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Updated 10:00 AM February 5, 2007
 

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Scholarship & Creativity
No single strategy is best for teaching reading

For decades, a debate has simmered over the best way to teach children how to read. Proponents of phonics, the whole language and meaning approach, and other teaching methods long have battled for dominance.

In a report in the Jan. 26 issue of Science, U-M and Florida State University researchers argue that there is no single best method for teaching children to read.

The paper argues that individualized instruction, combined with the use of diagnostic tools that help teachers match each child with the most effective reading instruction, is vastly preferable to the standard one-size-fits-all approach to reading education that is the norm in many American elementary schools.

Among the researchers' findings: "The efficacy of any particular instructional practice may depend on the skill level of the student. Instructional strategies that help one student may be ineffective when applied to another student with different skills."

The trick, then, is to more precisely determine the skill level of each child and then find a way to cater the curriculum to each student's needs. While that may sound daunting to the typical first- or second-grade teacher, Carol Connor, assistant professor in the FSU College of Education, and a graduate of the U-M School of Education and former post-doctoral researcher in U-M's psychology department, has turned to technology to offer a helping hand.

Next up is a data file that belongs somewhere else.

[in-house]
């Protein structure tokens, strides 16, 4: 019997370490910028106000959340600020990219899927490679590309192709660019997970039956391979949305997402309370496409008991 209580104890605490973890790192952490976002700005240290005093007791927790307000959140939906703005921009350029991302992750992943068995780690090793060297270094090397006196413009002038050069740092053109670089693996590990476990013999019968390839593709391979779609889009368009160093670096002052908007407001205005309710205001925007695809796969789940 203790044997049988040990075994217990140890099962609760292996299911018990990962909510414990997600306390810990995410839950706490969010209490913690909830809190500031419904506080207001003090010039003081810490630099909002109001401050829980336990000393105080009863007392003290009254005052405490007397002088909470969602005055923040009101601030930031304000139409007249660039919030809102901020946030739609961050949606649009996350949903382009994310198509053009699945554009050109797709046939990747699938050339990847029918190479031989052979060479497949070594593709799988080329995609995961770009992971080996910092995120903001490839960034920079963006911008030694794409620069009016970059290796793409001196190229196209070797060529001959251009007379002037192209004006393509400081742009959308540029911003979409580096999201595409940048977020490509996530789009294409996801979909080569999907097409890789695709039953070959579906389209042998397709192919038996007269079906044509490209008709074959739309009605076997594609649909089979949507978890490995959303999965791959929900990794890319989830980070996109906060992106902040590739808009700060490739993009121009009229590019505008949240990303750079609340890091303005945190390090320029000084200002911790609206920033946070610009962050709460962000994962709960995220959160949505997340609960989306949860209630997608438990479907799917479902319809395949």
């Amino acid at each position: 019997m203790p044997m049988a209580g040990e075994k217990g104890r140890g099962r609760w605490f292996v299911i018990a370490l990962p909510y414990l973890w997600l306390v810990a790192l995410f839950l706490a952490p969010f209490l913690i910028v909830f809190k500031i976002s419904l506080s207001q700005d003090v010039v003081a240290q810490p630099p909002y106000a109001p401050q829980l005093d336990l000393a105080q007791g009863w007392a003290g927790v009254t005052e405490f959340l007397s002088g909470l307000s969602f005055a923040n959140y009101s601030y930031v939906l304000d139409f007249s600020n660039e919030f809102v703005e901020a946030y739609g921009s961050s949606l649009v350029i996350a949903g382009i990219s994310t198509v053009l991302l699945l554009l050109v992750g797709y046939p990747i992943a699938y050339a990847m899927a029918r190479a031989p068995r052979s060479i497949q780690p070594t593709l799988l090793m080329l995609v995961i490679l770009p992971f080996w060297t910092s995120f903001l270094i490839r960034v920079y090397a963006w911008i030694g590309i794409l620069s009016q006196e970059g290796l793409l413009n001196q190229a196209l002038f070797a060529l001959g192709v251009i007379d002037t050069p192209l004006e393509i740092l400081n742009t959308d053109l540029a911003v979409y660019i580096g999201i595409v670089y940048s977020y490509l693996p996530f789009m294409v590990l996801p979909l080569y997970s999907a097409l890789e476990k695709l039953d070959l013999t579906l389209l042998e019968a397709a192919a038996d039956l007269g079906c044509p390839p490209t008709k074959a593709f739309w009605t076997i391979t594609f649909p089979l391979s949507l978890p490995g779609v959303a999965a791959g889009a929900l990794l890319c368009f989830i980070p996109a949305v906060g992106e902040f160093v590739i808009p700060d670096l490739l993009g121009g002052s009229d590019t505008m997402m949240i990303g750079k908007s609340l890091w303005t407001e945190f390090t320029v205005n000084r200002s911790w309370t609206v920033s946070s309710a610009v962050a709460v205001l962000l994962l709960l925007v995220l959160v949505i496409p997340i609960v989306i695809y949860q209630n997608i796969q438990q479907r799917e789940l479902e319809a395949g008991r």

Connor, along with U-M team members Fred Morrison, professor of psychology and education, and Barry Fishman, associate professor of education and information, have developed "Assessment to Instruction." A2i, as it is called, is a Web-based software program that uses students' vocabulary and reading scores and their desired reading outcome to create algorithms that compute the recommended amounts and types of reading instruction for each child in the classroom. A2i currently is being tested by about 60 elementary-school teachers in one Florida county.


Study builds connection between childbirth and muscle damage

An increase among women electing to have caesarean sections in recent years has been due in large part to a concern that giving birth vaginally will lead to a fallen bladder and uterus in later life, and the issue is hotly debated in the medical community.

New research from the U-M Health System establishes one of the strongest connections yet discovered between muscle damage that can occur during vaginal deliveries and pelvic organ prolapse, a condition that causes the uterus, bladder or bowel to fall down later in a woman's life. This is a very common problem and requires surgery in more than 200,000 women each year. Rates were particularly high when forceps had been used to assist the delivery.